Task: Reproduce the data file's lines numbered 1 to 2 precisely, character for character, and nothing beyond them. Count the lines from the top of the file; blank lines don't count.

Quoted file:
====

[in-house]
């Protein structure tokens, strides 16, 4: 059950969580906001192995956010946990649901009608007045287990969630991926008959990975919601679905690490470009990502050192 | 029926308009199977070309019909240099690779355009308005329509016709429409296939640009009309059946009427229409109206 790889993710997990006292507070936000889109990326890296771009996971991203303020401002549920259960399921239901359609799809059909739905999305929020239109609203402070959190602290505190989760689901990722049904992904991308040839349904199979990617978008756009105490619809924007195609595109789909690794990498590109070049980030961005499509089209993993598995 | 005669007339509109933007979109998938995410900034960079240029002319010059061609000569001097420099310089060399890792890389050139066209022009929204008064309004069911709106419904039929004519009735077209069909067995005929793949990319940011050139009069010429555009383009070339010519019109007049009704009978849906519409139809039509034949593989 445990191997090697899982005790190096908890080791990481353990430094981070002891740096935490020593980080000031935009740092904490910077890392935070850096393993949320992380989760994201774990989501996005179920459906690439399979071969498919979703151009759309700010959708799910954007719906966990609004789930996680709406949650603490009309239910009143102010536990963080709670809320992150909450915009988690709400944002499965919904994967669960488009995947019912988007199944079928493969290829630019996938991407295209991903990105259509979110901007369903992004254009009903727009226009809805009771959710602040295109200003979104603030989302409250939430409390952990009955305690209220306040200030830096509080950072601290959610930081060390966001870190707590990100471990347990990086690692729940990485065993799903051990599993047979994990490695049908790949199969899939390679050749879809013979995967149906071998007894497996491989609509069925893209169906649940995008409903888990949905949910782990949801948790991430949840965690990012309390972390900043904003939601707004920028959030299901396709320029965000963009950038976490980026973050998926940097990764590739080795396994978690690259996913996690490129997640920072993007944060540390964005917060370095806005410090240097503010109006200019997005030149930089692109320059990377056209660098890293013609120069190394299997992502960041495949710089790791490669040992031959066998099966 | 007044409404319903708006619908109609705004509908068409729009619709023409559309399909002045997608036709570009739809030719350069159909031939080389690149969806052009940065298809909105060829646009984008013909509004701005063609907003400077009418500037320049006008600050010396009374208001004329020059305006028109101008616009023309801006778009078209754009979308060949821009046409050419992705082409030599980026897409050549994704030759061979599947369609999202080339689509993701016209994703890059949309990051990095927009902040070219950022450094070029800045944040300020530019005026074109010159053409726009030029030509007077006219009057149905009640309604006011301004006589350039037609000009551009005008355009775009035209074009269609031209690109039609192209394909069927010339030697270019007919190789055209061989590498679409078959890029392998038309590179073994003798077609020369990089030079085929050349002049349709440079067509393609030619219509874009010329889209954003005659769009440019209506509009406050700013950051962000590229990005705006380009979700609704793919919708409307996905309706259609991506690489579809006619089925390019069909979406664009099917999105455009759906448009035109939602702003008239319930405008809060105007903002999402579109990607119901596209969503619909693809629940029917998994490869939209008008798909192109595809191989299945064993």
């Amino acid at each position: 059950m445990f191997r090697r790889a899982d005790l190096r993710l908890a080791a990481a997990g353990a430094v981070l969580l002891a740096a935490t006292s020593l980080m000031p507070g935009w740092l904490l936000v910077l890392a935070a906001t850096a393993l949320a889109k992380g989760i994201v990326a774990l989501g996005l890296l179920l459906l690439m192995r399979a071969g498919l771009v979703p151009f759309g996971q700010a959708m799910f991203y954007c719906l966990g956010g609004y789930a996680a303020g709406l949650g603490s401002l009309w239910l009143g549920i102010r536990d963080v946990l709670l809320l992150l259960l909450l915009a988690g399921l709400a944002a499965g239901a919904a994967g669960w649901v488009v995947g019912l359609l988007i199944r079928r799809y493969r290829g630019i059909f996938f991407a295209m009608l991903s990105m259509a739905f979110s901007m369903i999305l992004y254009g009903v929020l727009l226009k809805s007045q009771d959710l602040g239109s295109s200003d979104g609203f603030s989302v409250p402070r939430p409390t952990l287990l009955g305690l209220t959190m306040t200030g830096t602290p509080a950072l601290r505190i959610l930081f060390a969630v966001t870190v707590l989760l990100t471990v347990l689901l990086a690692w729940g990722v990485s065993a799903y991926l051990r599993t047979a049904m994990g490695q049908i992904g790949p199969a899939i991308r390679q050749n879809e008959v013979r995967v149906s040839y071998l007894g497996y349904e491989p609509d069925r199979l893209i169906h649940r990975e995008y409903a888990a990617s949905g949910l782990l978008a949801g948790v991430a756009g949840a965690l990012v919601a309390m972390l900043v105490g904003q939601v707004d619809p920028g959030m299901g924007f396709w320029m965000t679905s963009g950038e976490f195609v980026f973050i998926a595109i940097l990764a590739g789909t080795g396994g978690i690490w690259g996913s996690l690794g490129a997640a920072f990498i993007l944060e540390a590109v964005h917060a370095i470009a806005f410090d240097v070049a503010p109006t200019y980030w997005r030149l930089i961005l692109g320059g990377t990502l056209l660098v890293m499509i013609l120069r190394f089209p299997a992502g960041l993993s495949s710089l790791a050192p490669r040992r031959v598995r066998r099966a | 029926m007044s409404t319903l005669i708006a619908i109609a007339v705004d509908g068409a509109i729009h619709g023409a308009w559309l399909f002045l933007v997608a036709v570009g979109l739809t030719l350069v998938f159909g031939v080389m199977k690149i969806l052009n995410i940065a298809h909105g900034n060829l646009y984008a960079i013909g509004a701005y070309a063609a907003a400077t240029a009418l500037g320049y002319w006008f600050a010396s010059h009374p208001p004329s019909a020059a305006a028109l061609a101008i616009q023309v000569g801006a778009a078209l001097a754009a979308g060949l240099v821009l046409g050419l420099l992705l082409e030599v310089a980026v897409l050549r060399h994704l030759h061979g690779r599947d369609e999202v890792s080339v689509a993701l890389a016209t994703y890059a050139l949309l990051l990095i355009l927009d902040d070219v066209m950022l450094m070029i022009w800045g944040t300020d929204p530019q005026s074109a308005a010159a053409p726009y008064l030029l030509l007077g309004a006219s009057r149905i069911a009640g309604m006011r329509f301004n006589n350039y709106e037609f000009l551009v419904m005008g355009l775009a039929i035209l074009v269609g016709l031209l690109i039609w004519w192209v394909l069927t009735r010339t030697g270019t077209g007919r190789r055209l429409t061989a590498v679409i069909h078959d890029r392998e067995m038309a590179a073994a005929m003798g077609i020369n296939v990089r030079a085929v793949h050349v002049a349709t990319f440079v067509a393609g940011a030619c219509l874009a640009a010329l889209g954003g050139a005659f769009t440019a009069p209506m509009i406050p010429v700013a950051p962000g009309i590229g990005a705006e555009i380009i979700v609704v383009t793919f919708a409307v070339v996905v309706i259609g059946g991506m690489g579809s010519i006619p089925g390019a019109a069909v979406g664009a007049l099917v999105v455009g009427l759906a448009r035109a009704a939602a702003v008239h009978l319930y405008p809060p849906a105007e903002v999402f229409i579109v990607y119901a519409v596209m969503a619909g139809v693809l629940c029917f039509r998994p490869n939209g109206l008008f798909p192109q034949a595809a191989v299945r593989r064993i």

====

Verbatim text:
[in-house]
């Protein structure tokens, strides 16, 4: 059950969580906001192995956010946990649901009608007045287990969630991926008959990975919601679905690490470009990502050192 | 029926308009199977070309019909240099690779355009308005329509016709429409296939640009009309059946009427229409109206 790889993710997990006292507070936000889109990326890296771009996971991203303020401002549920259960399921239901359609799809059909739905999305929020239109609203402070959190602290505190989760689901990722049904992904991308040839349904199979990617978008756009105490619809924007195609595109789909690794990498590109070049980030961005499509089209993993598995 | 005669007339509109933007979109998938995410900034960079240029002319010059061609000569001097420099310089060399890792890389050139066209022009929204008064309004069911709106419904039929004519009735077209069909067995005929793949990319940011050139009069010429555009383009070339010519019109007049009704009978849906519409139809039509034949593989 445990191997090697899982005790190096908890080791990481353990430094981070002891740096935490020593980080000031935009740092904490910077890392935070850096393993949320992380989760994201774990989501996005179920459906690439399979071969498919979703151009759309700010959708799910954007719906966990609004789930996680709406949650603490009309239910009143102010536990963080709670809320992150909450915009988690709400944002499965919904994967669960488009995947019912988007199944079928493969290829630019996938991407295209991903990105259509979110901007369903992004254009009903727009226009809805009771959710602040295109200003979104603030989302409250939430409390952990009955305690209220306040200030830096509080950072601290959610930081060390966001870190707590990100471990347990990086690692729940990485065993799903051990599993047979994990490695049908790949199969899939390679050749879809013979995967149906071998007894497996491989609509069925893209169906649940995008409903888990949905949910782990949801948790991430949840965690990012309390972390900043904003939601707004920028959030299901396709320029965000963009950038976490980026973050998926940097990764590739080795396994978690690259996913996690490129997640920072993007944060540390964005917060370095806005410090240097503010109006200019997005030149930089692109320059990377056209660098890293013609120069190394299997992502960041495949710089790791490669040992031959066998099966 | 007044409404319903708006619908109609705004509908068409729009619709023409559309399909002045997608036709570009739809030719350069159909031939080389690149969806052009940065298809909105060829646009984008013909509004701005063609907003400077009418500037320049006008600050010396009374208001004329020059305006028109101008616009023309801006778009078209754009979308060949821009046409050419992705082409030599980026897409050549994704030759061979599947369609999202080339689509993701016209994703890059949309990051990095927009902040070219950022450094070029800045944040300020530019005026074109010159053409726009030029030509007077006219009057149905009640309604006011301004006589350039037609000009551009005008355009775009035209074009269609031209690109039609192209394909069927010339030697270019007919190789055209061989590498679409078959890029392998038309590179073994003798077609020369990089030079085929050349002049349709440079067509393609030619219509874009010329889209954003005659769009440019209506509009406050700013950051962000590229990005705006380009979700609704793919919708409307996905309706259609991506690489579809006619089925390019069909979406664009099917999105455009759906448009035109939602702003008239319930405008809060105007903002999402579109990607119901596209969503619909693809629940029917998994490869939209008008798909192109595809191989299945064993």